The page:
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2 more deaths on stricken Italian cruise ship; 15 still missing

January 15, 2012 12:00:00 AM PST
Divers found the bodies of two elderly people in the submerged part of the Costa Concordia, which ran aground off Italy.

The discovery by Coast Guard divers on Sunday raises the death toll to five. The bodies were found at the emergency gathering point near the ship's restaurant, where passengers were dining when the ship hit a reef or rock near the tiny Tuscan island of Giglio.

Earlier Sunday, a third survivor was airlifted from the capsized hulk of the luxury cruise ship. Authorities say 15 people are still missing - nine passengers and six crew. U.S. officials say two Americans are among the missing passengers. The U.S. Embassy in Rome says of the 120 American passengers who were on the Mediterranean cruise, all but two have been accounted for.

A South Korean couple on their honeymoon were rescued late Saturday in the unsubmerged part of the liner when firefighters heard their screams.

Five people are confirmed dead after the huge ship carrying more than 4,200 people ran aground Friday night. The crash forced a chaotic and frightening evacuation.

The ship's captain, Francesco Schettino, is being investigated for manslaughter charges and is accused of abandoning his ship. Authorities say Schettino abandoned the stricken liner before all of the passengers had escaped.

A French couple who boarded the Concordia in Marseille told The Associated Press that they saw Schettino in a lifeboat, covered by a blanket, well before all the passengers were off the ship.

According to the Italian navigation code, a captain who abandons a ship in danger can face up to 12 years in prison.

Schettino says the ship hit rocks that weren't marked on his nautical charts, and that he did all that he could to save lives.

"We were navigating approximately 300 meters (yards) from the rocks," he told Mediaset television. "There shouldn't have been such a rock."

He claims he didn't leave the liner before all passengers were off, saying "we were the last ones to leave the ship."

But that wasn't the case. In addition to the three people recovered from on board by rescue crews Saturday night and Sunday, police divers and rescue crews on Sunday circled the wreckage searching for more of the 15 missing.

When the ship ran aground, it caused a 160-foot-long gash, flooding the ship with water and causing the ship to fall on its side.

Coast Guard spokesman Capt. Filippo Marini told Sky Italia TV that Coast Guard divers have recovered the so-called "black box" with the recording of the navigational details from a compartment now under water.

A Dutch firm has been called in to help extract the fuel from the Concordia's tanks before any leaks into the area's pristine waters, officials said. No leaks have so far been reported.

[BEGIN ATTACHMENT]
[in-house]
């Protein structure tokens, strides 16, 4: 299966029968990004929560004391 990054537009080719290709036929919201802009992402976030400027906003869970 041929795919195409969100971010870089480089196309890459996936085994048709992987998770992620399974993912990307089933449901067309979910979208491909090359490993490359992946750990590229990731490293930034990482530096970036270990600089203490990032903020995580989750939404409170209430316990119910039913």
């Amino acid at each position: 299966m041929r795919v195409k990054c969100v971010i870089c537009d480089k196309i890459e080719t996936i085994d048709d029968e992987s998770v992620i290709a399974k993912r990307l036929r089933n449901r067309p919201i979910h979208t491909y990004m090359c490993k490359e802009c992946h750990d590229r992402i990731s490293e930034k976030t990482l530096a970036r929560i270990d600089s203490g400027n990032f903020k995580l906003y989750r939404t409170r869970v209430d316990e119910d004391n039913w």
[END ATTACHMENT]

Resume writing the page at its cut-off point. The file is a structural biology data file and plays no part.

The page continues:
The terrifying escape from the luxury liner was straight out of a scene from "Titanic." Many passengers complained the crew didn't give them good directions on how to evacuate and once the emergency became clear, delayed lowering the lifeboats until the ship was listing too heavily for many to be released.

Several other passengers said crew members told passengers for 45 minutes that there was a simple "technical problem" that had caused the lights to go off.

Passengers said they had never participated in an evacuation drill, although one had been scheduled for Saturday. The cruise began on Jan. 7.

Costa Crociera SpA, which is owned by the U.S.-based cruise giant Carnival Corp., defended the actions of its crew and said it was cooperating with the investigation. Carnival Corp. issued a statement expressing sympathy that didn't address the allegations of delayed evacuation.

It was confirmed that two of the deaths were Frenchmen; a Peruvian diplomat identified the third victim as Tomas Alberto Costilla Mendoza, 49, a crewman from Peru. Some 30 people were injured, at least two seriously.

In the wake of the disaster, there are questions about the safety of cruise ships. The first mistake by the captain and crew was repeatedly telling passengers not to worry and that the ship had a minor electrical problem.

A former cruise industry safety executive told ABC News captains are trained to tell passengers the truth so they can prepare. As for reports that navigational gear was knocked out because of a power outage, that shouldn't have been a problem.

"Cruise ships have a redundancy of backup systems. They just don't have one radar, they'll have two or three radars. If they were to lose one of their generators, they have a backup emergency generator," said Chief Warrant Officer Aaron Vanhuysen.

Cruise ships are designed with a series of water-tight compartments, so if just one or two is flooded, the ship can still float. But with the massive damage, the captain may have been trying to ground the ship - considered safer than risking sinking and evacuating in deeper water.

But the delay in abandoning ship proved deadly. At the time the abandon ship order went out, the cruise liner was listing badly, and many of the life boats could not be lowered.

Meanwhile, those boarding cruises in Long Beach on Sunday said that despite the tragic fate of the Costa Concordia, they felt that the accident was a rare occurrence, and they still felt safe boarding cruises in the U.S.

"No extra safety precautions necessary here," said Scott Soker of Missouri. "I think the United States is a little bit more strict than overseas, and I think we'll be fine."

The Associated Press contributed to this report.


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